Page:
Pakistan: Prime Minister Khan defeated in a no-confidence vote

Status: 04/10/2022 00:50 am

Pakistan’s parliament has fired Prime Minister Imran Khan. In a no-confidence vote, a majority of parliamentarians voted against the former cricket star. Opposition parties have stated they will not run in the by-elections.

Pakistan’s parliament has voted against a no-confidence motion against Prime Minister Imran Khan. The Speaker of Parliament announced that 174 out of 342 MPs in the no-confidence vote voted against the former cricket star. Supporters of the ruling party had earlier left the hall. Khan was the first Prime Minister in the history of Pakistan to be ousted by a no-confidence vote.

Opposition leader Shebaz Sharif thanked supporters of the protest. Sharif said Pakistan would rebuild this unity. The South Asian country has been eagerly waiting for the vote since morning. The Supreme Court ordered a scheduled referendum on Thursday after the vote, which was allegedly unconstitutional, was canceled almost a week ago. Parliament was subsequently dissolved by President Arif Alvi.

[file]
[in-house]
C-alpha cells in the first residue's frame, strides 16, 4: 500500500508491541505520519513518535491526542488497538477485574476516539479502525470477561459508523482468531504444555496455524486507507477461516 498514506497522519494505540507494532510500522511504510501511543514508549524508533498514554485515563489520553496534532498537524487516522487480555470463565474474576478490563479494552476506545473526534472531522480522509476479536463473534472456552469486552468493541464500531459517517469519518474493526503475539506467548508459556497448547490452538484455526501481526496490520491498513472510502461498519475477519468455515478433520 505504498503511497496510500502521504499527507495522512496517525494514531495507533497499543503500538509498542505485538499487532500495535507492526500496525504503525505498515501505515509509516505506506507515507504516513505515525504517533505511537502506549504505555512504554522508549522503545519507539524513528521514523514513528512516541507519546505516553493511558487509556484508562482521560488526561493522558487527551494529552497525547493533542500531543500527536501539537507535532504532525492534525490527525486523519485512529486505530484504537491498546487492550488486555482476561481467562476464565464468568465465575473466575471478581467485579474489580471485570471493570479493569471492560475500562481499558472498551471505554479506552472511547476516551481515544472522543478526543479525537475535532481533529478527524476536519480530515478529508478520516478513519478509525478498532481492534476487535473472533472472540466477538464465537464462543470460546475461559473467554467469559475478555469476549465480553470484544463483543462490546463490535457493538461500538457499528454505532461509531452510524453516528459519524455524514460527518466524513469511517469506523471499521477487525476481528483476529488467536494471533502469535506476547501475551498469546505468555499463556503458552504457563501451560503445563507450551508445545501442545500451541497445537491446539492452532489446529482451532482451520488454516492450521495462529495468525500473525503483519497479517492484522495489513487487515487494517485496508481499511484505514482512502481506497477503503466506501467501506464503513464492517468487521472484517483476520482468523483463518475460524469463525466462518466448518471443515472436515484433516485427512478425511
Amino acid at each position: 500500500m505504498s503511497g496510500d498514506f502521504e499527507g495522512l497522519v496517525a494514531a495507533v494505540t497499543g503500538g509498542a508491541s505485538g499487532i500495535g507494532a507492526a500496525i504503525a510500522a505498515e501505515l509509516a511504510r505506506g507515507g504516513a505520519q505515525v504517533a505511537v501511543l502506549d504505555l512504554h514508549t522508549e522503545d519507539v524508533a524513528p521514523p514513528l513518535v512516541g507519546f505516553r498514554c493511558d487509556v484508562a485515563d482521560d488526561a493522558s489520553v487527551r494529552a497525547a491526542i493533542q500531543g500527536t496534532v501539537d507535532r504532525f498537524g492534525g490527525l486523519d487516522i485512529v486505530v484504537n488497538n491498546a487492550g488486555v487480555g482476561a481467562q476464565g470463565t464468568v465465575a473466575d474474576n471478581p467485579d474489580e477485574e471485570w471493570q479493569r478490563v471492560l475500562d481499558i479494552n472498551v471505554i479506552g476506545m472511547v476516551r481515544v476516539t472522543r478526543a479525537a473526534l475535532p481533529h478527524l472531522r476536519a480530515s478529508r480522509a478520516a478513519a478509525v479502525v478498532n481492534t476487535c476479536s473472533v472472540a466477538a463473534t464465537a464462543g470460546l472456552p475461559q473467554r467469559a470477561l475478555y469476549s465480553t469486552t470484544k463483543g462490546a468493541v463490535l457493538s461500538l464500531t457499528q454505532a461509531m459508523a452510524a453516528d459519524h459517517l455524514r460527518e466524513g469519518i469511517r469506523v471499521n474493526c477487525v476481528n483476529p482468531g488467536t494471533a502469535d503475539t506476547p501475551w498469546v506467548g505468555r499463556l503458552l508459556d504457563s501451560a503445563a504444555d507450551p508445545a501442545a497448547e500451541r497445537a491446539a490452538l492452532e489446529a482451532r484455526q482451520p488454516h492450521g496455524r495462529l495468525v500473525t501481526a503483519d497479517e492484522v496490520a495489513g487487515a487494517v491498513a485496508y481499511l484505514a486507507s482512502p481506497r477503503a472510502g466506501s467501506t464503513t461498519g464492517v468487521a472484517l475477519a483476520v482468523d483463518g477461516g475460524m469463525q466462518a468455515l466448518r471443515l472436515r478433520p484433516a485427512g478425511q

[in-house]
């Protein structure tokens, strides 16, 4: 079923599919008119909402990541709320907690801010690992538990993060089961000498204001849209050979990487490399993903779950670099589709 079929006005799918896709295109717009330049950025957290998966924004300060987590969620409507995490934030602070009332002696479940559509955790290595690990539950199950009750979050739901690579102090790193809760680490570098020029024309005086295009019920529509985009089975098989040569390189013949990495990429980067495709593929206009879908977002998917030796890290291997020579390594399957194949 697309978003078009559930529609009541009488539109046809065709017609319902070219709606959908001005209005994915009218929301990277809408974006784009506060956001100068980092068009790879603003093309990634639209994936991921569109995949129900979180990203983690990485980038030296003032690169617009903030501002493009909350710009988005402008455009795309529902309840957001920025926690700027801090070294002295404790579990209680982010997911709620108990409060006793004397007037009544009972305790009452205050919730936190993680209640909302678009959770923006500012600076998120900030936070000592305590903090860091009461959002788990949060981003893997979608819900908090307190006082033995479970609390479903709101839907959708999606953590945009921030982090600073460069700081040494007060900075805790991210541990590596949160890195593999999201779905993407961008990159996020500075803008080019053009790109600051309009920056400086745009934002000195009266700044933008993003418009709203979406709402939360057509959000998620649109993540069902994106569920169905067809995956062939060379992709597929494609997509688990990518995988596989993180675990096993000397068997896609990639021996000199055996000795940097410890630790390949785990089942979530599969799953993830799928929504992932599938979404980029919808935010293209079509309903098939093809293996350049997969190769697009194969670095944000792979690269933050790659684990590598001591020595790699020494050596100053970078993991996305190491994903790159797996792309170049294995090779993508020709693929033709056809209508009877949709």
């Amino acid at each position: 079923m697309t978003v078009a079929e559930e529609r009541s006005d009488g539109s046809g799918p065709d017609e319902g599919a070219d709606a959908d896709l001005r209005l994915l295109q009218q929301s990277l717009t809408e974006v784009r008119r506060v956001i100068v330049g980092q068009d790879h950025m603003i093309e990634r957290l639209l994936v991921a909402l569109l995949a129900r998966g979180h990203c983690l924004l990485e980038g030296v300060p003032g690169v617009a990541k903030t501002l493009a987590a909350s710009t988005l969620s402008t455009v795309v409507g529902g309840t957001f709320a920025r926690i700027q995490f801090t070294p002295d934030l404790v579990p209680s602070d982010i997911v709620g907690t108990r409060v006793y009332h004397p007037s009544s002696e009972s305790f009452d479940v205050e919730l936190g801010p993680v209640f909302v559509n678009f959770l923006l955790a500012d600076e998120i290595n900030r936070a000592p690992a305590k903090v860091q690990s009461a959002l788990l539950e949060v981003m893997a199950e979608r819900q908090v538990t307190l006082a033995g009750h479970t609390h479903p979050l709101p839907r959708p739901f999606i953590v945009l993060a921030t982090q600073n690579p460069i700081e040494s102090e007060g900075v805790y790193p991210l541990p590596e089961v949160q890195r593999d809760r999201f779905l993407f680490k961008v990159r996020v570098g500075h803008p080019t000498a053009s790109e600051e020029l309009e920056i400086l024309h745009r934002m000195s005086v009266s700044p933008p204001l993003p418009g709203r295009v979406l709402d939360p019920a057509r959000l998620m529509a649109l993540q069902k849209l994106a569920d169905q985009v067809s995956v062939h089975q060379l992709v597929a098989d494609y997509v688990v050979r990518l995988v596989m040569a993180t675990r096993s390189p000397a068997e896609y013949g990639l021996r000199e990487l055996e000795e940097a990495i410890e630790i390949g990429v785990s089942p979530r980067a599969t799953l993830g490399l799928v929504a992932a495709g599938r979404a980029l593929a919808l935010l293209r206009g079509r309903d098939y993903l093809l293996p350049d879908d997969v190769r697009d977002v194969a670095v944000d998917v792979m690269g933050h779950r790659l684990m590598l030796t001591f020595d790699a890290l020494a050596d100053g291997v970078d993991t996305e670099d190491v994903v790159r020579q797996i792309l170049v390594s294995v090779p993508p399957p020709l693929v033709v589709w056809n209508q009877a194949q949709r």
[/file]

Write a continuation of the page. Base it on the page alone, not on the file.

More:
The election to elect the new head of government will take place on Monday, the caretaker Speaker of Parliament Ayas Sadiq said.

Accusation: Poor management and incompetence

A coalition of opposition politicians holding a no-confidence vote accuses Khan of poor governance and incompetence on economic issues. Most recently, food, gasoline or gas prices have skyrocketed in the South Asian nuclear power plant, which has a population of about 220 million. The Prime Minister was overwhelmed by the corona epidemic that caused a massive economic crisis in the country.

Instead of pushing the country out of its misery, Khan recently had to meet the International Monetary Fund (IMF)’s dire needs to be re-funded with new taxes and tax increases.

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Observers feared a military coup

Khan had only a slim majority in parliament. More than half of Pakistan was ruled by an army that seized power four times. Some observers expressed fears that a long stalemate might force it to intervene.

Others thought this was not possible. In fact, Pakistani expert Michael Kugleman wrote in foreign policy that the military wants the public to take responsibility for the current economic crisis.

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